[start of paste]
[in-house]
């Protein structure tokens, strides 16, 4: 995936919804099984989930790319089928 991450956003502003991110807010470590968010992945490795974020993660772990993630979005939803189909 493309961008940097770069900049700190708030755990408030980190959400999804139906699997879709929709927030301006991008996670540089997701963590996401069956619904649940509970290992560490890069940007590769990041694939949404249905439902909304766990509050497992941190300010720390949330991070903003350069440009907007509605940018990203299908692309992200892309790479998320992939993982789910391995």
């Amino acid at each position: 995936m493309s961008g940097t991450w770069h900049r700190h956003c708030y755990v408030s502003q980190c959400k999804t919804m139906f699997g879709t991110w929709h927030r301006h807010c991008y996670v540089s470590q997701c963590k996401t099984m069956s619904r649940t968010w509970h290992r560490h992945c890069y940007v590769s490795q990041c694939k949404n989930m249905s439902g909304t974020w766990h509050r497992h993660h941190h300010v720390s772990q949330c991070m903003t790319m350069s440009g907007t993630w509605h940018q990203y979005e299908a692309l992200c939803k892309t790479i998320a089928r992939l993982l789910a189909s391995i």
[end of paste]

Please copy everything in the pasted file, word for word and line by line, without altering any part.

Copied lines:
[in-house]
């Protein structure tokens, strides 16, 4: 995936919804099984989930790319089928 991450956003502003991110807010470590968010992945490795974020993660772990993630979005939803189909 493309961008940097770069900049700190708030755990408030980190959400999804139906699997879709929709927030301006991008996670540089997701963590996401069956619904649940509970290992560490890069940007590769990041694939949404249905439902909304766990509050497992941190300010720390949330991070903003350069440009907007509605940018990203299908692309992200892309790479998320992939993982789910391995």
């Amino acid at each position: 995936m493309s961008g940097t991450w770069h900049r700190h956003c708030y755990v408030s502003q980190c959400k999804t919804m139906f699997g879709t991110w929709h927030r301006h807010c991008y996670v540089s470590q997701c963590k996401t099984m069956s619904r649940t968010w509970h290992r560490h992945c890069y940007v590769s490795q990041c694939k949404n989930m249905s439902g909304t974020w766990h509050r497992h993660h941190h300010v720390s772990q949330c991070m903003t790319m350069s440009g907007t993630w509605h940018q990203y979005e299908a692309l992200c939803k892309t790479i998320a089928r992939l993982l789910a189909s391995i």